Social media or social web? I posed that question last year in a guest blog for the British site, Discover Society. Given recent scandals involving hacking and profile misuse on commercial social media sites, I’d like to revisit this question as it pertains to academic and textbook authors. To what extent should we post original writings on social media sites?
There are various benefits academics can reap from blogging. Mark Leccese, author of The Elements of Blogging: Expanding the Conversation of Journalism and the blog The Elements of Blogging, shared many of those benefits with TAA members in his webinar, Blogging for Academics: A Journalist Turned Academic Offers Tips, Techniques, Inspiration and a Few Warnings. What perhaps is even more valuable is what Leccese shared in regards to how academics can reap those benefits. Below you’ll find his answers to eight pressing questions academics have in on blogging.
Kevin Patton, the author of 10 anatomy and physiology textbooks or manuals in over 40 editions, shares his views and strategies on how to adapt and remain relevant and successful in the fast evolving textbook industry.
TAA: At this stage in your writing career, where do your developmental interests lie in terms of your current text projects?
How can you improve your writing and productivity, collaborate and network more easily, find new and unexpected experiences, disseminate your research more widely, and build your reputation? Start a blog. Academics can realize many benefits from blogging. This infographic shares ten of those benefits:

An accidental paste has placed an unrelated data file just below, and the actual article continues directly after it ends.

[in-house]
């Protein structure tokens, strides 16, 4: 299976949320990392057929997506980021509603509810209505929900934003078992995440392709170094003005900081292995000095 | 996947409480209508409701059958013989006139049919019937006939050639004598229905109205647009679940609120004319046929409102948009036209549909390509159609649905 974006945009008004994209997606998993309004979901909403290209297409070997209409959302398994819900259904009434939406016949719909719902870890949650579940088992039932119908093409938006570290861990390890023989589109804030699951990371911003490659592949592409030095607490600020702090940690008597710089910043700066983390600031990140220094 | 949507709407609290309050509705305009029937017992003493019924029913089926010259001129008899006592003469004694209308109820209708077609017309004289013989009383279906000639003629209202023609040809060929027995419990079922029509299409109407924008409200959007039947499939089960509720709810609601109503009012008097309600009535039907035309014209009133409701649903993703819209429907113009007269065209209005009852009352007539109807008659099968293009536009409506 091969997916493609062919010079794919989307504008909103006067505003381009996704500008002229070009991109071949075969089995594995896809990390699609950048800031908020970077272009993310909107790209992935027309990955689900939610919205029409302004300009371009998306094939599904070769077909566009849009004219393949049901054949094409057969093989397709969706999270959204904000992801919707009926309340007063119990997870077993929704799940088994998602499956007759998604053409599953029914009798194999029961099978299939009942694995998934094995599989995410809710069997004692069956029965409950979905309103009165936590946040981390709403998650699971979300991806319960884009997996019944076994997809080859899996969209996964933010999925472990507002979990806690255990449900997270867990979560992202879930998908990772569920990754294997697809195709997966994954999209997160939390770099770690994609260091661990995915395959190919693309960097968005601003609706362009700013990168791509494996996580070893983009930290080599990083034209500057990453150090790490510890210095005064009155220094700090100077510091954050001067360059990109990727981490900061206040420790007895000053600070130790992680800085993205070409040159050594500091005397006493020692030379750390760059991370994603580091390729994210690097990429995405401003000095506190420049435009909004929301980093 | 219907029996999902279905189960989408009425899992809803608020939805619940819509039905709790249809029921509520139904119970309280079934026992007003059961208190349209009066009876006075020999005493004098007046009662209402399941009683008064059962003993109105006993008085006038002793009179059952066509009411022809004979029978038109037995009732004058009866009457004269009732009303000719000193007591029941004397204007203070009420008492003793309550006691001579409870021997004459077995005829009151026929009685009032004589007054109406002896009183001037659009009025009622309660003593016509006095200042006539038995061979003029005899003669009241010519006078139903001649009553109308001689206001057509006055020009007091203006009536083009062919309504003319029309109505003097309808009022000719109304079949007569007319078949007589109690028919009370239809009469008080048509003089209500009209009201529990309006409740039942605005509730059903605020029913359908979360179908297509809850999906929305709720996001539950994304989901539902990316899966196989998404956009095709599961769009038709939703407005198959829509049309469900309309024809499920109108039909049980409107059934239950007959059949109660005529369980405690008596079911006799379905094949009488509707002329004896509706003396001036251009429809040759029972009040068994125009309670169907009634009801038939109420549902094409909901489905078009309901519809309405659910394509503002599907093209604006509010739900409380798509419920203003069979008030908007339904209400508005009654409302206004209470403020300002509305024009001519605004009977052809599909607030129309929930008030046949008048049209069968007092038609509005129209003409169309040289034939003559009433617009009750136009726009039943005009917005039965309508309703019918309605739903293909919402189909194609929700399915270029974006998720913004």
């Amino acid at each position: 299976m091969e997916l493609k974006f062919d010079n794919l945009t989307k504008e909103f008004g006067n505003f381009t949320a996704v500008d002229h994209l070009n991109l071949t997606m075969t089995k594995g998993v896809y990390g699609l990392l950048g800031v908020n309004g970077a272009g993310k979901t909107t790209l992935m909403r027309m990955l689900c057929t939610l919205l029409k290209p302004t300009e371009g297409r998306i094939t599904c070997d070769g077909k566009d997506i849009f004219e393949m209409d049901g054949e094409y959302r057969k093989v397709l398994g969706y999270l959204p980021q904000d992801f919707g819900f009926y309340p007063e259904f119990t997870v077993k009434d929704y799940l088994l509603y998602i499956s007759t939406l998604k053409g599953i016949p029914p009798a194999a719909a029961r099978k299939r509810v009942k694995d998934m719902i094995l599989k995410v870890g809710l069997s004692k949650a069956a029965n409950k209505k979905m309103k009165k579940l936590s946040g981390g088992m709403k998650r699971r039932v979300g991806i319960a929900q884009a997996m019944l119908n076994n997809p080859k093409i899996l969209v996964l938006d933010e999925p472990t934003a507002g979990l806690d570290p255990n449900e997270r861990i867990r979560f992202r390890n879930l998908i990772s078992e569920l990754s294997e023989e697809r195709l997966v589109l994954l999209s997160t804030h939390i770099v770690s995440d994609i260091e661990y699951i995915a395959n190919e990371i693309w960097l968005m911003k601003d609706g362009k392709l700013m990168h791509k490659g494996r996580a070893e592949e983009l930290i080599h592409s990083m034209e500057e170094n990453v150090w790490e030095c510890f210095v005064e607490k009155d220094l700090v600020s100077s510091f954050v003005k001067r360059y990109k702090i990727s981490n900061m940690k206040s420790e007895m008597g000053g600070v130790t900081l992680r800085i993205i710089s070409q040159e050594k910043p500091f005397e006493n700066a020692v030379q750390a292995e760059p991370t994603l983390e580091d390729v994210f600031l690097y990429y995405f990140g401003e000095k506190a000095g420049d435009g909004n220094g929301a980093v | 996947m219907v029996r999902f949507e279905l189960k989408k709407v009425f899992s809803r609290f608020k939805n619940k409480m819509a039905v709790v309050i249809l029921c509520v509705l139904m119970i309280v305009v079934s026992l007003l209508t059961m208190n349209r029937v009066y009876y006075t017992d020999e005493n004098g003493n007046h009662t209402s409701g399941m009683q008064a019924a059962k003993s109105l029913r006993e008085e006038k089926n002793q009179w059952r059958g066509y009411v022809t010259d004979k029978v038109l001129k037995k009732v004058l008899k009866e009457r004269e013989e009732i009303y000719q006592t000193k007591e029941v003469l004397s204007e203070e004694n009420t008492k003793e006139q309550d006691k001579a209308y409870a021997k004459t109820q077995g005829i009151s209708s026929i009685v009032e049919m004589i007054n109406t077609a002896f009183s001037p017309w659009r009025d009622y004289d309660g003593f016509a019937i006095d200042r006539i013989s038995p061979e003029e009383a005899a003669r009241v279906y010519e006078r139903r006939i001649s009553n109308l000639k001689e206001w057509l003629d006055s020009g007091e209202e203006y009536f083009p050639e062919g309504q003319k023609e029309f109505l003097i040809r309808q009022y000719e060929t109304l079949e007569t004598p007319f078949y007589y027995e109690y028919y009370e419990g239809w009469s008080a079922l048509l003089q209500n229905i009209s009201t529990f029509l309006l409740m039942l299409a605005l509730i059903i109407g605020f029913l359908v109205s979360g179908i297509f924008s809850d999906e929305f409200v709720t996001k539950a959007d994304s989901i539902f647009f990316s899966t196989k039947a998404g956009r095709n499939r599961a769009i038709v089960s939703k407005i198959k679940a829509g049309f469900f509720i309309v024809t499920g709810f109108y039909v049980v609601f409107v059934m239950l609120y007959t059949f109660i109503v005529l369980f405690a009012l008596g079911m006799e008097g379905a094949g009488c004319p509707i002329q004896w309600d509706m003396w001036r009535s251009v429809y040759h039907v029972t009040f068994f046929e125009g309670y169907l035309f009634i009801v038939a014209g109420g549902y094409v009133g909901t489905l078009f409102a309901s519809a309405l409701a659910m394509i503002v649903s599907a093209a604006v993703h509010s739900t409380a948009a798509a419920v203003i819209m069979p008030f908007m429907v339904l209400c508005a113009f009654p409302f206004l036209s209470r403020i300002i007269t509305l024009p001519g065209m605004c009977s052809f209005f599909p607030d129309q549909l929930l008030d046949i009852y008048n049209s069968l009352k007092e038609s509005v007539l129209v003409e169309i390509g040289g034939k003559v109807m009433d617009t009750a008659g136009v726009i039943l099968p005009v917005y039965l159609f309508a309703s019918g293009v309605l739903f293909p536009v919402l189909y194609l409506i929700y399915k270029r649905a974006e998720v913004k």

“I write only when inspiration strikes. Fortunately it strikes every morning at nine o’clock sharp.” —W. Somerset Maugham Do you sit and write religiously at the same time every single day? Disciplined like a marathon runner is to running every morning? Sometimes discipline and routine come easy. We have a goal that we want to achieve or a passion we are pursuing. But this isn’t always the case. Sometimes we have to force ourselves to be disciplined. We have to force ourselves to show up every day. Rewards and fast approaching deadlines do this well. Even frequent breaks and change of scenery can help. But what other strategies do you use? What do you do on those days when anything at all seems more appealing than sitting to write? Happy writing!
This week celebrated University Press Week. Even if you missed most of what this week offered, you can still join…